What Jane Austen Ate and Charles Dickens Knew

What Jane Austen Ate and Charles Dickens Knew

From Fox Hunting to Whist-The Facts of Daily Life in Nineteenth-Century England

By Daniel Pool

Touchstone Books, Paperback, 9780671882365, 416pp.

Publication Date: April 21, 1994

Description
A "delightful reader's companion" ("The New York Times") to the great nineteenth-century British novels of Austen, Dickens, Trollope, the Brontes, and more, this lively guide clarifies the sometimes bizarre maze of rules and customs that governed life in Victorian England.
For anyone who has ever wondered whether a duke outranked an earl, when to yell "Tally Ho " at a fox hunt, or how one landed in "debtor's prison," this book serves as an indispensable historical and literary resource. Author Daniel Pool provides countless intriguing details (did you know that the "plums" in Christmas plum pudding were actually raisins?) on the Church of England, sex, Parliament, dinner parties, country house visiting, and a host of other aspects of nineteenth-century English life--both "upstairs" and "downstairs.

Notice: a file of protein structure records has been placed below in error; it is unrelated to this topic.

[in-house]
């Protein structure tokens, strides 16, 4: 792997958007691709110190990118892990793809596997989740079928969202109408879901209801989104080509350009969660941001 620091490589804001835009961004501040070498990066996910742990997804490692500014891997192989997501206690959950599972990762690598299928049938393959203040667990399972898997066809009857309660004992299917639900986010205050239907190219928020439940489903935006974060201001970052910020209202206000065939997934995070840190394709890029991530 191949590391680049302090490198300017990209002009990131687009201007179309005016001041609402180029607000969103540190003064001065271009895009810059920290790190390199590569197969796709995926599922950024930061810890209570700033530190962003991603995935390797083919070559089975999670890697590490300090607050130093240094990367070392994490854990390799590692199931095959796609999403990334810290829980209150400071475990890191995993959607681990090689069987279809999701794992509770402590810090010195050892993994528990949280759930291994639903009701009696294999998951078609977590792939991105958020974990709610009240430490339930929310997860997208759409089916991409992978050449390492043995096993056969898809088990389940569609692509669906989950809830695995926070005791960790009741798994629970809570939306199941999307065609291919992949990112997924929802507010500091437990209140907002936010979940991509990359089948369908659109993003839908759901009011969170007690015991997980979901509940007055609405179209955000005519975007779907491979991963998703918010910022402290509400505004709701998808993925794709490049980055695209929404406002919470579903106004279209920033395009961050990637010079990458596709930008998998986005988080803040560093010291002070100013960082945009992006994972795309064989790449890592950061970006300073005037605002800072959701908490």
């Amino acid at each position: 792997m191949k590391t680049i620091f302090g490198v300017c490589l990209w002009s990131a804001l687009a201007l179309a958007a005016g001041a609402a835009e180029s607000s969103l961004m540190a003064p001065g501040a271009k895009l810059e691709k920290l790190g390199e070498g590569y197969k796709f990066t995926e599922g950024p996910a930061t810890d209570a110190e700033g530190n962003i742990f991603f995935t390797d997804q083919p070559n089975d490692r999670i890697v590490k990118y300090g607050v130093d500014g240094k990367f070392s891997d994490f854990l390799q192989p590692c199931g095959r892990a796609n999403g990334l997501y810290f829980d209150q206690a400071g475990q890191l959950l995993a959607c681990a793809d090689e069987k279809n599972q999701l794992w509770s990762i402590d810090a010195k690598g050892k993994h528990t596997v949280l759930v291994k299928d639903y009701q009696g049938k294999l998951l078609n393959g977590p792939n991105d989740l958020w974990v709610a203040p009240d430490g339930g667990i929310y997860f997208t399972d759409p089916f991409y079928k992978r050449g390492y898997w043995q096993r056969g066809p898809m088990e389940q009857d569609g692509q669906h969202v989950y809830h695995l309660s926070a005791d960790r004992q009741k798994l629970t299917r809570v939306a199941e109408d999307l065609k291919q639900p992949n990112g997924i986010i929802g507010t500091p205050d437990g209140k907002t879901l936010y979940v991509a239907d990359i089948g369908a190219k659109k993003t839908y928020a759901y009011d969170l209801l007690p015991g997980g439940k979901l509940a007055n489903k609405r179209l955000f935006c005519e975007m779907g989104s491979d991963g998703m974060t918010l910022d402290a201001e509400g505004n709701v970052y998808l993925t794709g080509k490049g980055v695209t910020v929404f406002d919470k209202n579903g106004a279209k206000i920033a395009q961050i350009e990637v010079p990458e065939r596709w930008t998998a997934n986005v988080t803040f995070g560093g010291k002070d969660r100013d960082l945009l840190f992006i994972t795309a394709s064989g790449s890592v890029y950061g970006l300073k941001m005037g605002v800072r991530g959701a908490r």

An illuminating glossary gives at a glance the meaning and significance of terms ranging from "ague" to "wainscoting," the specifics of the currency system, and a lively host of other details and curiosities of the day.


About the Author
Daniel Pool received a doctorate in political science from Brandeis University and a law degree from Columbia University. He lives in New York City.


Praise For What Jane Austen Ate and Charles Dickens Knew

M.G. Lord
New York Newsday

A delightful book...indispensable to lovers of Victorian literature.


Geoffrey Stokes
The Boston Globe

Indispensable...Pool has gathered together...the facts of daily life in 19th-century England, and no one who likes an occasional dip into the period's history or literature can afford to be without it.


Glenn Giffin
The Denver Post

It's great fun reading this, and Pool has provided a valuable service.


Patrick T. Reardon
Chicago Tribune

This entertaining social history is just the ticket for Americans who like to read Dickens and other 19th-century novelists...or for anyone who likes to read histories and biographies of that era.